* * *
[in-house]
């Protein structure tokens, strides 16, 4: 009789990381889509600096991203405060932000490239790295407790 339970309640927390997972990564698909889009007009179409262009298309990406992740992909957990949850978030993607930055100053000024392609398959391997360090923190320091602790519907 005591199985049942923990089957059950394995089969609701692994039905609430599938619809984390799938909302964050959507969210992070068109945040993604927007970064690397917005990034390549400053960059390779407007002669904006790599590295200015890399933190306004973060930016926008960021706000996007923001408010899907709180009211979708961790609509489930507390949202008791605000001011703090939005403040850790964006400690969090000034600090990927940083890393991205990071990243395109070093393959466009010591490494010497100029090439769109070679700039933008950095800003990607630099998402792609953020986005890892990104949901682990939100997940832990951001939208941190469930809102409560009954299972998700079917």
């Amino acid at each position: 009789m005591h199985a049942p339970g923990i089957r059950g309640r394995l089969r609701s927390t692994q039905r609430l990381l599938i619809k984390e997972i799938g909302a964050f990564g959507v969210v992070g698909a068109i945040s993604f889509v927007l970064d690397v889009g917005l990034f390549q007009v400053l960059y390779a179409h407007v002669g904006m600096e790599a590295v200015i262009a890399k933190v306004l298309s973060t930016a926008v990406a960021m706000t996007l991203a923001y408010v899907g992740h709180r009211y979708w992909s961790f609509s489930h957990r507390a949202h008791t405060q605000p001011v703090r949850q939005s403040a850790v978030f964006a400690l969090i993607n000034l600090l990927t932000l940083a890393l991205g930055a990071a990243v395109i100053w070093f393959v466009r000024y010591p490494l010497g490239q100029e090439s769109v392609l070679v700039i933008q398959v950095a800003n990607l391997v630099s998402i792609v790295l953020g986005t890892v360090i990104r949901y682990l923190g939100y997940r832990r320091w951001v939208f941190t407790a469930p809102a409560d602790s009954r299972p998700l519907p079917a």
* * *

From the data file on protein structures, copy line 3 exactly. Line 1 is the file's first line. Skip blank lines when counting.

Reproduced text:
């Amino acid at each position: 009789m005591h199985a049942p339970g923990i089957r059950g309640r394995l089969r609701s927390t692994q039905r609430l990381l599938i619809k984390e997972i799938g909302a964050f990564g959507v969210v992070g698909a068109i945040s993604f889509v927007l970064d690397v889009g917005l990034f390549q007009v400053l960059y390779a179409h407007v002669g904006m600096e790599a590295v200015i262009a890399k933190v306004l298309s973060t930016a926008v990406a960021m706000t996007l991203a923001y408010v899907g992740h709180r009211y979708w992909s961790f609509s489930h957990r507390a949202h008791t405060q605000p001011v703090r949850q939005s403040a850790v978030f964006a400690l969090i993607n000034l600090l990927t932000l940083a890393l991205g930055a990071a990243v395109i100053w070093f393959v466009r000024y010591p490494l010497g490239q100029e090439s769109v392609l070679v700039i933008q398959v950095a800003n990607l391997v630099s998402i792609v790295l953020g986005t890892v360090i990104r949901y682990l923190g939100y997940r832990r320091w951001v939208f941190t407790a469930p809102a409560d602790s009954r299972p998700l519907p079917a």